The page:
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Max Scherzer remains in West Palm Beach, continues to work toward the start of the season

Max Scherzer remains in West Palm Beach, continues to work toward the start of the season

Everyone else had stopped. The Nationals were still playing.

Commissioner Rob Manfred decided to shut down spring training, stall the start of the season and formulate a plan for Major League Baseball’s response to the growing coronavirus pandemic in mid-March.

The Nationals were still on the field when baseball slammed on its breaks. Once off of it, they, like all the other players, were mired in a space filled with confusion and wonder. What’s next? What does this mean professionally? What does this mean personally?

“We just didn’t know what was going to happen,” Max Scherzer told NBC Sports Washington. “We were trying to get as much education and trying to learn exactly how this was going to shake down, what that meant, not only for us, but across the world and kind of what the new normal was going to look like. And, what we were going to be able to do and not do at the team complex. It just seemed like every 24 hours, everything was changing and it basically was there for like a 10-day period, and I think everybody was trying to figure out how they wanted to handle the situation with their families.”

Scherzer continued his workouts at the facility until it was closed and converted to a coronavirus testing center late last week. Since, he’s been home in a rental house and maintaining on his own.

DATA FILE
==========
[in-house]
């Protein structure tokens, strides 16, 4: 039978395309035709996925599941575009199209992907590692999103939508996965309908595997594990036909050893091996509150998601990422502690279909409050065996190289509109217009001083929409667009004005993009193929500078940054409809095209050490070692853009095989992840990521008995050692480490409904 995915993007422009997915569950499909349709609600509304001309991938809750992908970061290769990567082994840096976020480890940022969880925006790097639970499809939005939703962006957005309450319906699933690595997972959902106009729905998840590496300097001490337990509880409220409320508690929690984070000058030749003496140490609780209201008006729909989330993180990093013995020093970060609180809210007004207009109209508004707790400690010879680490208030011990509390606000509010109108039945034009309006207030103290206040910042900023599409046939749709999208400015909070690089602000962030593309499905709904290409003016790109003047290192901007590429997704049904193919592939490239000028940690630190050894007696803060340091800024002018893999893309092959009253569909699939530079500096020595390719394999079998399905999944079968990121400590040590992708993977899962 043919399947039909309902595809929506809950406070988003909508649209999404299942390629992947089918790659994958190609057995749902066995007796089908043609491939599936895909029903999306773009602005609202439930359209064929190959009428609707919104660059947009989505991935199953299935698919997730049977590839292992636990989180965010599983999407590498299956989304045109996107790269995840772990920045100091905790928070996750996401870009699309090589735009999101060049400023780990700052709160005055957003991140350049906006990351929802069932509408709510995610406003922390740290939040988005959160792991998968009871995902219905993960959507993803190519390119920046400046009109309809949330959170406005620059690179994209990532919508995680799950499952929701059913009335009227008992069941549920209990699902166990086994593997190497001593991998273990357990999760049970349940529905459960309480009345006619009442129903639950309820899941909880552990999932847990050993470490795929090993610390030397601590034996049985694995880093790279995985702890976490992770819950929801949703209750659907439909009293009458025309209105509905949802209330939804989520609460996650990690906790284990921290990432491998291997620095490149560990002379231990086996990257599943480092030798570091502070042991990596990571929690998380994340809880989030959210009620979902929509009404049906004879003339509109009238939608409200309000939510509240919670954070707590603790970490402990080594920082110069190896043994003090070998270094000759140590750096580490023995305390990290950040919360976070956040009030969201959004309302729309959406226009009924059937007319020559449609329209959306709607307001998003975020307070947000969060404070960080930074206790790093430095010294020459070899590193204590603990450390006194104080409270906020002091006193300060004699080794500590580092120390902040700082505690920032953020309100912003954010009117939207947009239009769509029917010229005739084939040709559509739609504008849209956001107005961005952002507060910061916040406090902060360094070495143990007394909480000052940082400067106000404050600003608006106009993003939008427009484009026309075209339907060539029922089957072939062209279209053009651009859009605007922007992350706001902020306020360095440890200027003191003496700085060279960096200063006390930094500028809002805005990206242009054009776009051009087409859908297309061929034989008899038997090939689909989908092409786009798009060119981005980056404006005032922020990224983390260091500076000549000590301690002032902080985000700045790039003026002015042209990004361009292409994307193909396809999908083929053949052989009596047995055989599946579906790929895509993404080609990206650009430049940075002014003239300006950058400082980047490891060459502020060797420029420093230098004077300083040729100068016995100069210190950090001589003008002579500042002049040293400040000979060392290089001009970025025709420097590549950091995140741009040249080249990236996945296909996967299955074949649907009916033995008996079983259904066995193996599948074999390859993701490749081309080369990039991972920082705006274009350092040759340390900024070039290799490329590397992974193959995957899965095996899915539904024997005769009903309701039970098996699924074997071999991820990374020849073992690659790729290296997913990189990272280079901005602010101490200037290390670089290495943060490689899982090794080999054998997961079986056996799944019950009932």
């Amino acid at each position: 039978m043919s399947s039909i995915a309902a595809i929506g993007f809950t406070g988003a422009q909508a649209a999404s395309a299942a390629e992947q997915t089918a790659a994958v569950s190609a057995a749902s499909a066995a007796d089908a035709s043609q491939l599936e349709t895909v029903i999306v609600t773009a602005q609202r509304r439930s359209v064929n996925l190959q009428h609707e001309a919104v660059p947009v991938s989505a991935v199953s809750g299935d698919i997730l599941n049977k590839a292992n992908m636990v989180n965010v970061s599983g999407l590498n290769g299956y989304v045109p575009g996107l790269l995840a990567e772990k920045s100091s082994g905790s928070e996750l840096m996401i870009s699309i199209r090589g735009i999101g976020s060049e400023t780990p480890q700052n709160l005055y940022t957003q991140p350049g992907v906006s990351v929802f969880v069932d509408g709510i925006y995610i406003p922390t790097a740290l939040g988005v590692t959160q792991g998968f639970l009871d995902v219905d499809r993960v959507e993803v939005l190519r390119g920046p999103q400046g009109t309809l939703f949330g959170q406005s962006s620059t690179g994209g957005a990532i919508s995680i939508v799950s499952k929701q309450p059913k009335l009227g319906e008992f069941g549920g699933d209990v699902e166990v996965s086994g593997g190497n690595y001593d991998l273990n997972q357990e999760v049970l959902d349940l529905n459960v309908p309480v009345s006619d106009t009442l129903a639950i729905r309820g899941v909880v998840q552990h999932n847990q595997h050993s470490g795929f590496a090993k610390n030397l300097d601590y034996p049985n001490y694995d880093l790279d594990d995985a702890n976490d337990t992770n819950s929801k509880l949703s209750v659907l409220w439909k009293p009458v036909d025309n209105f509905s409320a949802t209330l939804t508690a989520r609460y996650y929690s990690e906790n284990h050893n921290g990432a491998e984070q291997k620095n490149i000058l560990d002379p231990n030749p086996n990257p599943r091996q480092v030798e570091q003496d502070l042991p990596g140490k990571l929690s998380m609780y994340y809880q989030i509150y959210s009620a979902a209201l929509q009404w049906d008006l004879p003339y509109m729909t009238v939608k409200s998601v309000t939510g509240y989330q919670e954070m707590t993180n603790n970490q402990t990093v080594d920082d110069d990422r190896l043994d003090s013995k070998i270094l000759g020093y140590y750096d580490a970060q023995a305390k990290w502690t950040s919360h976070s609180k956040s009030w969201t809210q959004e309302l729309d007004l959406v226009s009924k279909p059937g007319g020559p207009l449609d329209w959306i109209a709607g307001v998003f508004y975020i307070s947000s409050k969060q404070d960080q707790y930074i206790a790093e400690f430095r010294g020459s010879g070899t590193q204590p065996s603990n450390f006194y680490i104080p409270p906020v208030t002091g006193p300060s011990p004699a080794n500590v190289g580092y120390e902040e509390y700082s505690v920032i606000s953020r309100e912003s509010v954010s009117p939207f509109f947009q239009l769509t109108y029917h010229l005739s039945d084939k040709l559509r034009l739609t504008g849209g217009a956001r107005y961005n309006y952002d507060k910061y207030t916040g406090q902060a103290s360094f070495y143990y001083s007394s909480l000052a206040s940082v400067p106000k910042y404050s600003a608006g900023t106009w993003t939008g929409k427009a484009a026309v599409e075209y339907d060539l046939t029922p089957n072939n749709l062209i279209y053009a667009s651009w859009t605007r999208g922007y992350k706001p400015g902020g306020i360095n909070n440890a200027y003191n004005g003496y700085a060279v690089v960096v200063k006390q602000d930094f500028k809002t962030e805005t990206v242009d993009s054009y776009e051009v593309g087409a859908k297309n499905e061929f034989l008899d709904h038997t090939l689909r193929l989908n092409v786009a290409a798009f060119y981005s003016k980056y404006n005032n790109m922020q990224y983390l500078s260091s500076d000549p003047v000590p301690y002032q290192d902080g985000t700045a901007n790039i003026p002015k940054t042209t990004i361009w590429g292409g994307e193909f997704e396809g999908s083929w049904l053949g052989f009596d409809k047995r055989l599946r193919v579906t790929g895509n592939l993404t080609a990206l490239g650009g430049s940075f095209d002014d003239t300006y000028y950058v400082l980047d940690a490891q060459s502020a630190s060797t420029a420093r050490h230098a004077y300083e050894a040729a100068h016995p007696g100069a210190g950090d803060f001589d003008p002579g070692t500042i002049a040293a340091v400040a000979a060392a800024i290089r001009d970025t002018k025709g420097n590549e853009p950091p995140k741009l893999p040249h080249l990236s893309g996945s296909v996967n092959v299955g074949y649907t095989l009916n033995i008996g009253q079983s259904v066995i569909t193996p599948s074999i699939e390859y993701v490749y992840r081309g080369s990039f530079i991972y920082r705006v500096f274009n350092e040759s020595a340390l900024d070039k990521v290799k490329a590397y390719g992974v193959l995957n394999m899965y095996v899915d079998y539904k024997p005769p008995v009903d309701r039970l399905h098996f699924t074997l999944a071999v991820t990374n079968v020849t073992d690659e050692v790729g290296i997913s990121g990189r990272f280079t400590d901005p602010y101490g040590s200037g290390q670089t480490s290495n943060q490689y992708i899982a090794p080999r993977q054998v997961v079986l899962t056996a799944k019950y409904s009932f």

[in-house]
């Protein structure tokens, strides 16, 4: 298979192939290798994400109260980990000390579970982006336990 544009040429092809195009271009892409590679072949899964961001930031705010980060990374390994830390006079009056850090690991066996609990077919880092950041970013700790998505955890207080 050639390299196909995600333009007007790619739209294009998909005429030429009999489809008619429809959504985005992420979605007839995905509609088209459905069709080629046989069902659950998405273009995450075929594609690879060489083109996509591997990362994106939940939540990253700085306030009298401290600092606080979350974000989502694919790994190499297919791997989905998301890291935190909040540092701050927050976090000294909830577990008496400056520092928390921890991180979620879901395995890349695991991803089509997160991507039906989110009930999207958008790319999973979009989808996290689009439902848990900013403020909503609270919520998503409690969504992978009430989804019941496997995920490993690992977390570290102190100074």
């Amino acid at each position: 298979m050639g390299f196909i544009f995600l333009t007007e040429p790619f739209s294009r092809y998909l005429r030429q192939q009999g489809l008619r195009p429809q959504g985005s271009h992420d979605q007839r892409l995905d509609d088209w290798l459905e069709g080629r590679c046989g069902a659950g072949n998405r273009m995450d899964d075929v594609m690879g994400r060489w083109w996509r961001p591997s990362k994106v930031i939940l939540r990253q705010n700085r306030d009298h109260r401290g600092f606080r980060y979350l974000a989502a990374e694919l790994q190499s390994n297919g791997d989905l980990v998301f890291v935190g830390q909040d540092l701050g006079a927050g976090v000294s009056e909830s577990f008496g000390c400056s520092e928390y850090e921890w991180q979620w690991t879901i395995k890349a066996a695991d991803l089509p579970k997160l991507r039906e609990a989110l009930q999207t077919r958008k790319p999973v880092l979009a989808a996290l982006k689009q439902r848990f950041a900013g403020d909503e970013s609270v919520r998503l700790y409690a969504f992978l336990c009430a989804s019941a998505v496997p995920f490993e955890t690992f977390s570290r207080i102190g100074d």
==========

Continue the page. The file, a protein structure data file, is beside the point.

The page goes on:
He snagged some weights from the clubs’ glass-enclosed gym and resistance bands from the minor-league side of things on his way out. Scherzer works out in the morning. He’s also still throwing. He’s on the mound twice a week, going through 40- to 50-pitch bullpen sessions with a partner.

“What we’re trying to really get to grasp on is how long is this going to last and basically when the startup of the season is going to happen again,” Scherzer said. “As of right now, everybody has kind of circled June 1 though we obviously know that’s not firm. But that kind of looks like the earliest potential kickoff of three weeks of spring training, then the season. In my head, that’s kind of where I am basing everything off of right now.”

Last time the public saw Scherzer, he was sore. Pain in his right lat built up from his throwing sessions. The reason was because he put more stress out there -- purposely -- in order to keep it off his middle back. That was the problem last season when he twice ended up on the injured list. Scherzer is not sore now.

“Literally right after the whole shutdown, that next week when I was playing catch and throwing bullpens, I was feeling really, really good,” Scherzer said. “It’s hard to even say it was an injury. For me, physically, I feel great right now. I’m ready to ramp back up. Really ready to get back after it. Doing everything I can to stay as strong as I can right now so when we get the green light to go, hopefully, I’m off and running.”

Scherzer didn’t watch old games or get a baseball fix on Opening Day. He didn’t want thoughts about being on the field in his head. No “We should be playing…” in any other circumstance. Instead, he just continued to prepare, perhaps the top quality which will put him into Cooperstown when his career ends.

When -- or if -- the season does resume, Scherzer wants to be ready to throw three innings right away. He foresees three weeks of spring training before the new Opening Day. That means four starts for a pitcher. He would be ready for seven innings by the end.

Until then, he’s trying to enjoy family time, stay focused on preparation, and not let his usually busy mind drift too far. Time to talk trash, time to be with his teammates, time to stalk the mound will come again someday.